Antique Ming/Qing Wood Shakyamuni Buddha in Meditation, China (16089BMEM)


H: 14”  W: 9.375”  D: 7.25” | CALL/EMAIL FOR SHIPPING QUOTE

This fine extremely rare Ming/Qing carving depicts Shakyamuni Buddha in meditation made from fine dense wood with much of its iridescent pigmentation. He is masterfully carved with a serene, benevolent and pensive expression with downcast eyes below arched eyebrows, and a slightly smiling mouth, tightly coiled curls surrounding his ushnisha, and his pendulous ears frame his rounded face. His plain but elegantly carved monks robe leaves his chest bare and extends over his shoulders and to his back. This is a small yet very powerful image.


Although there have been countless Buddhas over the centuries, only Shakyamuni-Buddha  is considered The Buddha, the historical figure who lived on earth and was the source and creator of the teachings that became Buddhist doctrine. He sits in meditation (dhyana) denoting perfect physical and spiritual balance with legs in padmasana with one bare foot faced up and both hands in his lap, right atop the left, palms upward. Dhyana is the most represented pose of Buddha-Statues in Mahayana Buddhism during the Ming through Qing dynasties and is said to be derived from the position the Buddha assumed when meditating under the Bodhi tree before his enlightenment. He wears a three-part monks-robes cascading in folds and revealing the lower garment of a monk’s three part robe (dhoti) gathered at the waist with the shawl over his shoulders extending to his back. His presence brings serenity radiates serenity with his beautiful benign expression emphasized by downcast eyes, an aquiline nose, and a slightly smiling mouth. He has the identifying features of a great and exceptional spiritual being referred to collectively as lakshanas: pendulous ears symbolizing his enlightenment, three neck creases symbolizing luck, and an ushnisha, a raised cranial protuberance denoting the seat of intellectual powers, wisdom, and divine energy. The ushnisha is centered with a slight hemispherical bump, called a nikkeishu in Japanese, representing a jewel radiating the light of wisdom. His head is snail-crowned, i.e., full of raised rounded spiral curls, an allusion to the legend that when the Buddha was lost in meditation he was oblivious to the Sun’s rays beating on his head. Snails in gratitude to him and his love for all sentient beings formed a protective hood with their own cool bodies. (Williams, p. 351). According to the Laita-Vistara the religious text which recounts Shakyamuni’s life, he had a “…large skull, broad forehead…skin fine and the color of gold; his hair black and curly.” Medium size and fine Buddha antique-Chinese-wood-carving images in good condition extremely rare, and many this display some old insect and damage from dry conditions during China’s modernization. This one was composed of two pieces of wood, as seen from the underside front which is partially covered with a tightly woven gauze-like textile. We do not know whether this was a replacement for an original damaged section as it was common for both white paint and white textiles to cover damaged sections or the original front of the piece. In any case, it does not affect the integral structure or visible beauty of the piece. As Buddhist-statues of Shakyamuni Buddha were rarely placed on home altars, this striking image was likely placed on the altar/shrine of a provincial clan or a community temple, and if the front was repaired, it was likely routinely done very long ago under the auspices of a Buddhist temple. Donors often authorized and financed temples for repairs on pieces needing them in order to gain merit.This is part of VA Spiritual-and-Inspirational Collection of Buddhist-Art Collection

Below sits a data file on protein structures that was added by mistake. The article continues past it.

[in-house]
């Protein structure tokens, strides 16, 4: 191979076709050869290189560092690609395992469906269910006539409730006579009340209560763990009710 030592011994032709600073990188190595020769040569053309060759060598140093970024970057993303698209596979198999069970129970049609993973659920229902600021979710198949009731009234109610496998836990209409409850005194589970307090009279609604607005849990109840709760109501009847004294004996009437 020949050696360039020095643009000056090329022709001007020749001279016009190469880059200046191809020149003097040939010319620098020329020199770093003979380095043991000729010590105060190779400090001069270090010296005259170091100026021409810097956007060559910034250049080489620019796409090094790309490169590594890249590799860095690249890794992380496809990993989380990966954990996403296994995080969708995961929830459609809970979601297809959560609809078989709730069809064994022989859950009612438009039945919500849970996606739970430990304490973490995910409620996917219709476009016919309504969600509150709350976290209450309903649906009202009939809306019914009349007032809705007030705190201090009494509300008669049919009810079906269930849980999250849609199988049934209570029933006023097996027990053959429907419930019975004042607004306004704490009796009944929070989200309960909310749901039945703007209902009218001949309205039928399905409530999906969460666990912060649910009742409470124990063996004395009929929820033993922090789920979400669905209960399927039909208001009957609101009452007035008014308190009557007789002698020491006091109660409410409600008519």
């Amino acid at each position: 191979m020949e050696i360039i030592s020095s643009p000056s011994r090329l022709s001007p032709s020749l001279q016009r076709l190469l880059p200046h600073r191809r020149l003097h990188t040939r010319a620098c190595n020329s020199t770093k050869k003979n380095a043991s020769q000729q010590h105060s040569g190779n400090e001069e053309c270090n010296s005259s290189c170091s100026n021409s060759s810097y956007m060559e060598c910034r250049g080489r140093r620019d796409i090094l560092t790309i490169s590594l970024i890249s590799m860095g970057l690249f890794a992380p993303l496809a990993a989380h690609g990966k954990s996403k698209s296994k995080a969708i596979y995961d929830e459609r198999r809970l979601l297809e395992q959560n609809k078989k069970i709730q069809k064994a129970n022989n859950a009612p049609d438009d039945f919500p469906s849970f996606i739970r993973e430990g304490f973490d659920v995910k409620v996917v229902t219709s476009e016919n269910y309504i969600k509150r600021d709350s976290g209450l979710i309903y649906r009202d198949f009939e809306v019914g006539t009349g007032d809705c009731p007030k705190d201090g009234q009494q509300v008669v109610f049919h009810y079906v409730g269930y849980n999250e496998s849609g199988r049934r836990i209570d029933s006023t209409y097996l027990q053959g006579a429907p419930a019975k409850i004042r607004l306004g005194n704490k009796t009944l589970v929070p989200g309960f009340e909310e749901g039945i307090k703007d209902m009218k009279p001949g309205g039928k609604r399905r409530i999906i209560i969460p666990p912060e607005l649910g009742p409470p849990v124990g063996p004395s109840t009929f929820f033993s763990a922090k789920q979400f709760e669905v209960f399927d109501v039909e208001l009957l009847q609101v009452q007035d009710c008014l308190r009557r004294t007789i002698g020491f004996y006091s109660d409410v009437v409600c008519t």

Fredrick W. Bunce, A Dictionary of Buddhist and Hindu Iconography, New Delhi, D. K. Printworld (P) Ltd., 2001.

Patricia Eichenbaum Karetzky, Images of Asia: Chinese Buddhist Art, New York, Oxford University Press, 2002.

Meyer McArthur, Reading Buddhist Art: An Illustrated guide to Buddhist Signs and Symbols, London, Thames and Hudson, 2002.

Keith Stevens, Chinese Gods: the Unseen World of Spirits and Demons, London, Collins and Brown, 1997.

C.A.S. Williams, Chinese Symbols and Art Motifs, New York, Dover Publications, 1978.

Additional information

Place of Origin



Antique, Ming/Qing Dynasties


17-18th Century

Materials and Technique

Wood, polychrome, lacquer

Dimensions (inches)

Ht: 14”. W: 9.375” D: 7.25”

Dimensions (metric)

Ht: 35.56cm W: 23.81cm D:18.41cm


Excellent, See Descripton

Reference Number



12” to 17.9”

Shipping Box Size